Anal Manometry  ::  Nationwide Children's Hospital

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Anal Manometry

There are two small muscles in the anus (opening from the rectum) which help to control bowel movements. The muscles are known as internal and external sphincters (SFINK ters). They are normally contracted (closed) to prevent leakage of stool. When a person has a bowel movement, these muscles must relax (open) at the same time.
The anal (AY nul) manometry (mah NOM eh tree) test is to see how well these muscles in the anus and the pelvic floor are working.

How to Prepare for the Test

  • Give a glycerin suppository the night before the test and the morning of the test.
    Picture 1 Muscles of the rectum and anus.
  • Give a Dulcolax® suppository the night before the test and the morning of the test.
  • Other: ______________.

Bring a familiar toy, a “security blanket” or other objects from home to help comfort your child during the test.

How the Test Is Done

  • The test will be done in the GI Procedure Room.
  • Parents are welcome to stay with their children.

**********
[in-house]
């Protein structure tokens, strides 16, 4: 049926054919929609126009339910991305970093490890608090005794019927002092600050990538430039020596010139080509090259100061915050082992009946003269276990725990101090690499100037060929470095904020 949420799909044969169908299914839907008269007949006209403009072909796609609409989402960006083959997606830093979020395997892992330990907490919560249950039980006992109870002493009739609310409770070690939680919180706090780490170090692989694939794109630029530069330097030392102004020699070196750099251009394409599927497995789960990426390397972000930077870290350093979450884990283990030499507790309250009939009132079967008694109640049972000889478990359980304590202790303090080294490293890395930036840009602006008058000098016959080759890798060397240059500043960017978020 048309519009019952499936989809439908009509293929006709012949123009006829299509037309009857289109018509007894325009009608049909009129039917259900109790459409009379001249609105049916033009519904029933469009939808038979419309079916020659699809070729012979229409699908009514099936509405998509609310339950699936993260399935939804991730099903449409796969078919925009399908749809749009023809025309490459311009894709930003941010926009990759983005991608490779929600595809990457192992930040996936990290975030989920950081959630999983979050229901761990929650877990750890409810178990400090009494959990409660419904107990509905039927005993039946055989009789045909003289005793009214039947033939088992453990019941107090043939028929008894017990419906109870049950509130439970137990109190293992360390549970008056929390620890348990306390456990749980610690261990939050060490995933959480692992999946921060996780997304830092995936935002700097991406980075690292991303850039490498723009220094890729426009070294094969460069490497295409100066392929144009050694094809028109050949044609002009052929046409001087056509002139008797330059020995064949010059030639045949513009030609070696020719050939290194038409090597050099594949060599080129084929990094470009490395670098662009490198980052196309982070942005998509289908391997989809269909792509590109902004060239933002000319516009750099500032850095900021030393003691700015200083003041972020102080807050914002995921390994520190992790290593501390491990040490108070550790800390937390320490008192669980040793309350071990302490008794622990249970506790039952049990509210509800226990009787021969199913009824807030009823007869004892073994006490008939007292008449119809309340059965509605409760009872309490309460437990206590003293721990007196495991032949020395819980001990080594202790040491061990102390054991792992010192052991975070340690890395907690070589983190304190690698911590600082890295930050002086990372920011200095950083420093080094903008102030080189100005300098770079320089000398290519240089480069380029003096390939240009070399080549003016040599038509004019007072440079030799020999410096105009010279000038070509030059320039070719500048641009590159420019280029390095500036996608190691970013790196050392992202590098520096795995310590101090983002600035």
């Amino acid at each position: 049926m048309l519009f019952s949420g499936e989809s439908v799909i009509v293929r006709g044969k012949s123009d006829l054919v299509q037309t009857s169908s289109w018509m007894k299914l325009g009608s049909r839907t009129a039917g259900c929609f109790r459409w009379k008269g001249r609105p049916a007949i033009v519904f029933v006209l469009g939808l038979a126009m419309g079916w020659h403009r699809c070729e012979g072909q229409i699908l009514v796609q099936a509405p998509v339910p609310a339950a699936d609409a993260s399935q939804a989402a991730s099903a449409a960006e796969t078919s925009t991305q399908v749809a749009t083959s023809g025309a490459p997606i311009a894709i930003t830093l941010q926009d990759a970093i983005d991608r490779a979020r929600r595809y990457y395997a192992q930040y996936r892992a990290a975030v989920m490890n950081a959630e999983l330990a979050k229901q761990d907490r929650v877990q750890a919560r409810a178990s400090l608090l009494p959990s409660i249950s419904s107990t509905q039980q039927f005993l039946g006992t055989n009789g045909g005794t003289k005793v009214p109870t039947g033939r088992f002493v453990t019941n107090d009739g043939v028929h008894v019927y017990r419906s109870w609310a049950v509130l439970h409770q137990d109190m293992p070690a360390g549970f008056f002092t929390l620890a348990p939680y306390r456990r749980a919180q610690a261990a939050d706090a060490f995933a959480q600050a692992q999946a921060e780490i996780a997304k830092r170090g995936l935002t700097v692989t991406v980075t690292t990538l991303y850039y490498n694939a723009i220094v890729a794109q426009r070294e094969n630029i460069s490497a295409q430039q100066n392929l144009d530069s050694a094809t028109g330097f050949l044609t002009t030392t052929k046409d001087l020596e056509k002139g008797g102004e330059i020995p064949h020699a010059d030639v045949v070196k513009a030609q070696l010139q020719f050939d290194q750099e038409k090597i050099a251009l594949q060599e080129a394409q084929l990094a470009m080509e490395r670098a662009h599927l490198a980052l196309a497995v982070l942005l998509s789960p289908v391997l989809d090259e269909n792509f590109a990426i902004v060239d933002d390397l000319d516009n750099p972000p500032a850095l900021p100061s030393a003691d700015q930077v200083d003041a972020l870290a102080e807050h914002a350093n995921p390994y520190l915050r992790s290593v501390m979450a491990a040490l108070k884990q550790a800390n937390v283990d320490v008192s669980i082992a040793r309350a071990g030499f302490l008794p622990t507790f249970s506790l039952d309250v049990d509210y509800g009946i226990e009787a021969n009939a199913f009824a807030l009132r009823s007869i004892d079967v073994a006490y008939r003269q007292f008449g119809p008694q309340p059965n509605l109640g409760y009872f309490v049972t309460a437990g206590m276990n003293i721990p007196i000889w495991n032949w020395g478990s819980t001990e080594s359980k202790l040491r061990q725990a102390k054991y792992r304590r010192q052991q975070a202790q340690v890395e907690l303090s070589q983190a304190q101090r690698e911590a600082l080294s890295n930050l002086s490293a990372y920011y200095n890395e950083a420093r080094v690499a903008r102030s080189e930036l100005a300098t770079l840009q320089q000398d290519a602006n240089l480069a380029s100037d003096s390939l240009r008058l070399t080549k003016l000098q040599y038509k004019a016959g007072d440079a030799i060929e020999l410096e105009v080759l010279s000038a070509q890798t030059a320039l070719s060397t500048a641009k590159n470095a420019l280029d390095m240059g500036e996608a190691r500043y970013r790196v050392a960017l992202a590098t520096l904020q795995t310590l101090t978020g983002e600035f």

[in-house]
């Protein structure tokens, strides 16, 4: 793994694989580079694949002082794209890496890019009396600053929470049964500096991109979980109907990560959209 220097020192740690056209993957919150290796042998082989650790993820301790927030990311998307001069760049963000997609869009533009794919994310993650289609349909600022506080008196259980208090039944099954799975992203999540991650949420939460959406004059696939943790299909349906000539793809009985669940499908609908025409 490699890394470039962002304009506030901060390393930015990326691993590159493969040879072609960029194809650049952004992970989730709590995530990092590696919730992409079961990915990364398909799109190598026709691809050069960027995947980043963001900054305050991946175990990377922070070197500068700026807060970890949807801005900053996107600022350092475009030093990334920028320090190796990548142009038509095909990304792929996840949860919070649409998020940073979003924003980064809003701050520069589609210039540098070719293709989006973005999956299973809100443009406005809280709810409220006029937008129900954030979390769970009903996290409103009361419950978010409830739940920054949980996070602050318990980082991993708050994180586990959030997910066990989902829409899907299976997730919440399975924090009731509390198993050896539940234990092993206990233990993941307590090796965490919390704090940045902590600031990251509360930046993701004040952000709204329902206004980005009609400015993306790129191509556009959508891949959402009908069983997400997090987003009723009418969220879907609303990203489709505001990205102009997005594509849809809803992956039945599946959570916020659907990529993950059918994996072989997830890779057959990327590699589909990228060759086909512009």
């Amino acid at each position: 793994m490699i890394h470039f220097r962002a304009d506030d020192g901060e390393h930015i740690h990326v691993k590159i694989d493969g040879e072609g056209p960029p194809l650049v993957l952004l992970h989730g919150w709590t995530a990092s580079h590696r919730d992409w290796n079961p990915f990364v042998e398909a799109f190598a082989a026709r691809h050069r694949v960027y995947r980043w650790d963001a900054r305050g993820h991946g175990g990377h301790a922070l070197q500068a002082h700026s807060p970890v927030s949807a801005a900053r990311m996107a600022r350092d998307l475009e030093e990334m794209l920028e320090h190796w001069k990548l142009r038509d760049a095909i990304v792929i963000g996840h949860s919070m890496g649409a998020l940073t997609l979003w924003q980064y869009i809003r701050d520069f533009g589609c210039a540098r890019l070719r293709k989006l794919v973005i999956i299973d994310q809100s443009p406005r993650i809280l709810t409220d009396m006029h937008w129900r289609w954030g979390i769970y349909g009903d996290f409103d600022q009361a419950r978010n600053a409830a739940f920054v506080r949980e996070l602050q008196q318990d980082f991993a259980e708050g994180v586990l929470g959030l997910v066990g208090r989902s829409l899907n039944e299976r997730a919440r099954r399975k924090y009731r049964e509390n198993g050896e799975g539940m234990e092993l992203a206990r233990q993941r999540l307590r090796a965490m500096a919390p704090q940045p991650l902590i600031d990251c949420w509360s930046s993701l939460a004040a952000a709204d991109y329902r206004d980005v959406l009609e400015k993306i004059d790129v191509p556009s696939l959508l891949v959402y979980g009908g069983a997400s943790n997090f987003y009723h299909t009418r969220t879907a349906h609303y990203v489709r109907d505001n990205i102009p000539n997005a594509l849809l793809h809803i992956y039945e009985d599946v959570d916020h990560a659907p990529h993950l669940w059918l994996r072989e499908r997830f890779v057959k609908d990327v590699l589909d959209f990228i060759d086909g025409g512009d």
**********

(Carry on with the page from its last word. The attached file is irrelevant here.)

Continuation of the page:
• Your child will be asked to remove his underpants and will be given a gown to wear. He will then be asked to lie on a padded table.
  • If your child is too young to hold still and cooperate with the test, medicine may be given to help him relax.
  • A lubricating gel will be put on your child’s anus. It will feel wet and cold.
  • A rectal exam will be done to make sure the rectum is empty.
  • This test feels “strange” but is not painful.
  • A narrow and flexible tube (catheter) with a small deflated balloon on the end will be placed into your child’s rectum. The balloon is slowly inflated to different sizes.
  • If your child is old enough, we will ask him to squeeze the anus around the balloon and tell us when the balloon is felt.
  • The tube is attached to a computer. The computer records how well the muscles around the anus are working.

Risks and Complications

  • Irritation (soreness) around the anus and in the rectum.
  • A small amount of rectal bleeding.
  • There is a chance the test will not be done if there is too much stool in the rectum.
  • This test requires a certain amount of cooperation from the child. If it is too hard for your child to stay still and cooperate, we may have to stop the test.
  • Due to unexpected outcomes, the test may need to be repeated.


Your child’s doctor will receive a report of the test results within 1 week. If you have any questions, be sure to ask the doctor or nurse.
H-III-10 12/94 Revised 3/14   Copyright 1994, Nationwide Children’s Hospital
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